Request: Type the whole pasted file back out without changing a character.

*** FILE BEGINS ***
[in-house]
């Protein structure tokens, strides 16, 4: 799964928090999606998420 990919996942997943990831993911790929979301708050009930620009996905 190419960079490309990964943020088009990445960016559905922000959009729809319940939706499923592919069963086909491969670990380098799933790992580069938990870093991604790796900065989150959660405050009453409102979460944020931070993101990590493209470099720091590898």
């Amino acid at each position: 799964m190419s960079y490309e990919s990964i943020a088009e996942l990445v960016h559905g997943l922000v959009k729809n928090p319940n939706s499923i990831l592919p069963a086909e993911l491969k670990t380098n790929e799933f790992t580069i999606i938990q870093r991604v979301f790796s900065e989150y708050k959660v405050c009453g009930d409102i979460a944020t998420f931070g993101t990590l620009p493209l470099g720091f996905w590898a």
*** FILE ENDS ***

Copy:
[in-house]
């Protein structure tokens, strides 16, 4: 799964928090999606998420 990919996942997943990831993911790929979301708050009930620009996905 190419960079490309990964943020088009990445960016559905922000959009729809319940939706499923592919069963086909491969670990380098799933790992580069938990870093991604790796900065989150959660405050009453409102979460944020931070993101990590493209470099720091590898």
């Amino acid at each position: 799964m190419s960079y490309e990919s990964i943020a088009e996942l990445v960016h559905g997943l922000v959009k729809n928090p319940n939706s499923i990831l592919p069963a086909e993911l491969k670990t380098n790929e799933f790992t580069i999606i938990q870093r991604v979301f790796s900065e989150y708050k959660v405050c009453g009930d409102i979460a944020t998420f931070g993101t990590l620009p493209l470099g720091f996905w590898a």